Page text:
A Remarkable Woman: Christina Georgina Rossetti

For Gabriele and Frances Polidori Rossetti an early Christmas present came to their London house on December 5, 1830.  Christina Georgina was the youngest child in this Rossetti family.  Maria Francesca was born February 17, 1827; Gabriele Charles Dante May 12, 1828; William Michael September 25, 1829.

Gabriele Pasquale Giuseppe Rossetti was a political refugee from Sicily who moved to England in 1824. He was a poet and became a professor at King’s College.

Frances Mary Lavinia Polidori was the daughter of Gaetano Polidori, an Italian exile who came to England in 1890 and was an author, teacher and printer.  She was a devoted Anglican when she married the devoted Roman Catholic Gabriele in 1826. Her four children were baptized into her church.

Frances was a well-educated woman who passed her knowledge to her children along with her love for languages—Italian and French.  Christina’s education was based on the Bible, literature, languages and basic principles of the love of life.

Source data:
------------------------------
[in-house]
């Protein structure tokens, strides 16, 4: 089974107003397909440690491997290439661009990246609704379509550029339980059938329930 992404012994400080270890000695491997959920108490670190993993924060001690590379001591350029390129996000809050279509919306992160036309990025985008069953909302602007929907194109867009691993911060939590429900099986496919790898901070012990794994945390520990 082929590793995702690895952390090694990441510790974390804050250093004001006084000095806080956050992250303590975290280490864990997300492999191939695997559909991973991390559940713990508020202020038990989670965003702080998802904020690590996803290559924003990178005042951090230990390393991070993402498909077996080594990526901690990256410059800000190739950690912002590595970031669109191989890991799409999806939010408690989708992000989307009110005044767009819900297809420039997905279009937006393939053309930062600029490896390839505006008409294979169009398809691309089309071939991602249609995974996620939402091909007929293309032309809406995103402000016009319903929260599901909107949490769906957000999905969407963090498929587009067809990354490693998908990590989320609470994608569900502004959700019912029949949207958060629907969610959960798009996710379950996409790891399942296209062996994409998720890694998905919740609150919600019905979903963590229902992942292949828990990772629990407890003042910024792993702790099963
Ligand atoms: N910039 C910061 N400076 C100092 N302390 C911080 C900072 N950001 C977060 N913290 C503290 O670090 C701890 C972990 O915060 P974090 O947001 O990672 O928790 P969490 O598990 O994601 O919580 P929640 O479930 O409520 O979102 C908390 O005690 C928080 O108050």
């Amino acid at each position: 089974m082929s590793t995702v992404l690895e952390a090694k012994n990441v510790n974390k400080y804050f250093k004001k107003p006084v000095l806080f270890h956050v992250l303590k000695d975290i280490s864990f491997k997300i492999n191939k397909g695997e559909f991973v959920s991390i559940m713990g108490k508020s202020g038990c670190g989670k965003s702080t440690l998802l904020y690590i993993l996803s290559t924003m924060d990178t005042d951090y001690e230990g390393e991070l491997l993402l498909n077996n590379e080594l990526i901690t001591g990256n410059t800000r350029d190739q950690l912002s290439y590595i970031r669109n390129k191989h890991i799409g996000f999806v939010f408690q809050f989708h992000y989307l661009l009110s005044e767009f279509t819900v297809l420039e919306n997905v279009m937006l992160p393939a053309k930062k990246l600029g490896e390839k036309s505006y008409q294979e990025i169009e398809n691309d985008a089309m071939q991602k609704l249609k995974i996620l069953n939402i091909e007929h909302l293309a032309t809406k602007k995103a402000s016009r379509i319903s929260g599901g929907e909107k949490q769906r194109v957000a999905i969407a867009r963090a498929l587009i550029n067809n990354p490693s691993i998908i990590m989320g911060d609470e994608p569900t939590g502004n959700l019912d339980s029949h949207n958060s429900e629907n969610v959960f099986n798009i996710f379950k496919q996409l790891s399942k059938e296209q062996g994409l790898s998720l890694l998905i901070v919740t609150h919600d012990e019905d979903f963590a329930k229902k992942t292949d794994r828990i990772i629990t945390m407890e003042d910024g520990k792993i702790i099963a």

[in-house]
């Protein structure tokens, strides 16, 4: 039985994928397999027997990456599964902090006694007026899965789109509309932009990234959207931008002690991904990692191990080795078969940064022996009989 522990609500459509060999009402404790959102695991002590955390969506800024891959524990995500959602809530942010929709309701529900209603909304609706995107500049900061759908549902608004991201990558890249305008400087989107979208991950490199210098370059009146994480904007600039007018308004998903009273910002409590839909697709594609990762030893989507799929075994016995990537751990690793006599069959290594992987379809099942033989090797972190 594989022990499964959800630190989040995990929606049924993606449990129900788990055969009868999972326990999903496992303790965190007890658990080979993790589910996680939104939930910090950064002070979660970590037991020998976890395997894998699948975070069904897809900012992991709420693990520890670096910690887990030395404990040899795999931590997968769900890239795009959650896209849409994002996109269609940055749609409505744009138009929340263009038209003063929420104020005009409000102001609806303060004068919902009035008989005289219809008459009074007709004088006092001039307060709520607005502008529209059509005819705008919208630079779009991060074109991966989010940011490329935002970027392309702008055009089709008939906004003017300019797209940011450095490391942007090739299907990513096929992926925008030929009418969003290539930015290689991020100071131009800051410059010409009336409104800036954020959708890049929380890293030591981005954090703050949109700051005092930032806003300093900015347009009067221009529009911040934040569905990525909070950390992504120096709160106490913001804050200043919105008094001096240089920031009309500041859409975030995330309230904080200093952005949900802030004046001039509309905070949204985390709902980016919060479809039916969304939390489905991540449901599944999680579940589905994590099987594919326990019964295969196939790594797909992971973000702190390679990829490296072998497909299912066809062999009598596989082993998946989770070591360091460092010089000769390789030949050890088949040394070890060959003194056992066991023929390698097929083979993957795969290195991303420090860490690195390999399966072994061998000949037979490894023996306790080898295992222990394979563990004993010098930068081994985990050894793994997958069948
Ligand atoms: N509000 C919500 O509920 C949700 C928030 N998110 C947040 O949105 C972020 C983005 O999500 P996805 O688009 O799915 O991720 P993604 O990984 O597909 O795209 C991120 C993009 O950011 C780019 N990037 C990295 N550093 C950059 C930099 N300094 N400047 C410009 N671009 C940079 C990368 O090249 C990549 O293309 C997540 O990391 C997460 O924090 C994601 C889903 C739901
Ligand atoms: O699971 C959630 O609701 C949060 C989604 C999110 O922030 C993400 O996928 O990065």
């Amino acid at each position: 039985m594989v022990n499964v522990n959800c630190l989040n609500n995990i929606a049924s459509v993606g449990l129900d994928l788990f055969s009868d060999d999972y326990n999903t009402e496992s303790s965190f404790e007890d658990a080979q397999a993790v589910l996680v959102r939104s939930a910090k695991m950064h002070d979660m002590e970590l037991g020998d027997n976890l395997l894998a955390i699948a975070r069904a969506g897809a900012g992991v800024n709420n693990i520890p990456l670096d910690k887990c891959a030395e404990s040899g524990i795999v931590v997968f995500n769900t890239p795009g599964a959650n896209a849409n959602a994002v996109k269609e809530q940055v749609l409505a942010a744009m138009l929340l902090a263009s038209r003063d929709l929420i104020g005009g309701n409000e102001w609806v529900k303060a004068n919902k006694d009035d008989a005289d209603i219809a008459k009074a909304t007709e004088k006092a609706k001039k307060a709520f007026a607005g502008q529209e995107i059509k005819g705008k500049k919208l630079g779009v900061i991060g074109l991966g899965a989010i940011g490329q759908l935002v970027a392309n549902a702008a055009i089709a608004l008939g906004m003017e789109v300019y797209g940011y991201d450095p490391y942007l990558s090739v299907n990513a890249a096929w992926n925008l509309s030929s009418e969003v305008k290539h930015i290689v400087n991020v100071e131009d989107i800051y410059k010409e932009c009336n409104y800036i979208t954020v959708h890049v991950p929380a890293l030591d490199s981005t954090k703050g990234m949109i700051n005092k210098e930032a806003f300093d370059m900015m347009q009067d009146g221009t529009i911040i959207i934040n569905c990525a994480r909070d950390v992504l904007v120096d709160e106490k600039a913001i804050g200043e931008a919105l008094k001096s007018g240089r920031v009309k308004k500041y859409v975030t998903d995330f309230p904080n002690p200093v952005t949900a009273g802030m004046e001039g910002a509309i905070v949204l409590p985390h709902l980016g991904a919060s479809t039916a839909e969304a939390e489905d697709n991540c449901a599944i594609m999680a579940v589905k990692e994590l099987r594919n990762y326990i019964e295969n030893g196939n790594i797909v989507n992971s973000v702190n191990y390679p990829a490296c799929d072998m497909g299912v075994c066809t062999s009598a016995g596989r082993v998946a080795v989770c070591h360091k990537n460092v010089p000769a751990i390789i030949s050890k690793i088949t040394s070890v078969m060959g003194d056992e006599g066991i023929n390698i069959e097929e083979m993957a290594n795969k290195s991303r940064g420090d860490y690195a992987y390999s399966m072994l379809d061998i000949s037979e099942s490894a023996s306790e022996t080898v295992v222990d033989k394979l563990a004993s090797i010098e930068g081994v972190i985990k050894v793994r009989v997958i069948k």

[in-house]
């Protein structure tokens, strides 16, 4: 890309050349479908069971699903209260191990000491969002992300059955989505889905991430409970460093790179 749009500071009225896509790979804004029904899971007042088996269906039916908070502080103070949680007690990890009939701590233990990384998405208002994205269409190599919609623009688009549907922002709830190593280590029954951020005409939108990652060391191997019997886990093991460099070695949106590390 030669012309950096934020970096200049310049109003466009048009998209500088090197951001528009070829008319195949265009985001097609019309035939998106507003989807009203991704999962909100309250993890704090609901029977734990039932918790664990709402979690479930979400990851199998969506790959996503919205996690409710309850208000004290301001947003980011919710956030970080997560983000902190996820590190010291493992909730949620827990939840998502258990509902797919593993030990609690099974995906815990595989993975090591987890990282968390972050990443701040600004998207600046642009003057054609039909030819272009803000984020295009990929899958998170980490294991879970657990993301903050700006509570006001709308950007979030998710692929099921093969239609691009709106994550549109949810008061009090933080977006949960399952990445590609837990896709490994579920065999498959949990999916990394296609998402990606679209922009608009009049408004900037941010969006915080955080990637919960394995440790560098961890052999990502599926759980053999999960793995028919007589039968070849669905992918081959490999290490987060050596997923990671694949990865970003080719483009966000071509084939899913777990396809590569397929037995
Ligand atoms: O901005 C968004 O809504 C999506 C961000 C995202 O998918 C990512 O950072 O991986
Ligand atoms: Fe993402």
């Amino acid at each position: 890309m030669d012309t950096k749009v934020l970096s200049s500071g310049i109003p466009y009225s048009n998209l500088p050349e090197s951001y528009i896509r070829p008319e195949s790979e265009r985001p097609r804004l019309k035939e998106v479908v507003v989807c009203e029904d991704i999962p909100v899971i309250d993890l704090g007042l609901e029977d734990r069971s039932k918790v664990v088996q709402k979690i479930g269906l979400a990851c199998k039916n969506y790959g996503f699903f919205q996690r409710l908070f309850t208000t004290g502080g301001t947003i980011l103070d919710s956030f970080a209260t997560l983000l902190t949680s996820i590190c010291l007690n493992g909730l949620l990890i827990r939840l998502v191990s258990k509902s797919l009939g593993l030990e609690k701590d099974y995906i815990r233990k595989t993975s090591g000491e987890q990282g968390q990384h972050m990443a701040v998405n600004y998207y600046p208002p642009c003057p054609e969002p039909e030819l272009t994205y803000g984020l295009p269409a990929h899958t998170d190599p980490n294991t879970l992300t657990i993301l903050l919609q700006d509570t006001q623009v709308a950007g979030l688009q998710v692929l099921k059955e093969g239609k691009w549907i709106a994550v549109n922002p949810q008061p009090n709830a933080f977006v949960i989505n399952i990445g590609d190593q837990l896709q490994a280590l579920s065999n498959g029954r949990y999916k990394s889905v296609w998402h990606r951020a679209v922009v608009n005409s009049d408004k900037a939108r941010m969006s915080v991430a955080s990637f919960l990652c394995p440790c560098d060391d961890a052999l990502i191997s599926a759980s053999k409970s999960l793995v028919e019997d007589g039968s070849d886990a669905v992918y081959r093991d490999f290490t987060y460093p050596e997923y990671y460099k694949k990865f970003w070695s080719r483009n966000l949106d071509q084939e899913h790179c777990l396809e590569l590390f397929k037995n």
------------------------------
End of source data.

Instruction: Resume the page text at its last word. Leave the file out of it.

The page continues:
In many ways she is second only to Elizabeth Barrett Browning in her poetry.  She became an advocate for women forced into prostitution.  Many believe that her Goblin Market and Other Poems Collection was based on her work among the unfortunate women of the night who the stately London gentleman would visit clandestinely—the true goblins.

She had great concerns about slavery in the States and the former slaves after the Civil War.  Cruel scientific research on animals brought her to the forefront of challenging mistreatment of animals.

Two of her Christmas poems were set to music—The Bleak Midwinter and Love Came Down At Dawn.  In the first poem she asks what she could give the new born Christ—her answer was simple: “give my heart”.  In the second poem she elegantly states “love was born at Christmas”.

Unfortunately, Christina would not know the love of being a wife and mother.  Gentlemen called upon the beautiful woman, but for mostly religious reasons she rejected their offers of marriage.

Christina died from breast cancer on December 29, 1894.  April 27 is Christina’s feast day as observed by the Episcopal Church USA.

In her poem When I am dead, my dearest, she says “sing no sad songs for me”.  Christina understood that when she faded from this planet traversing the cosmos the events on earth would be unknown to her in the cosmic ocean.  “I shall not see the shadows.  I shall not feel the rain.  I shall not hear the nightingale…”

When your journey ends, may you have lived a life as remarkable as Christina.  You may not be a poet or writer, but her efforts on behalf of others, those unfortunate souls which wander on this earth, can be your legacy as well. A helping hand or a cup of water can go a long way.


G. D. Williams       © 2012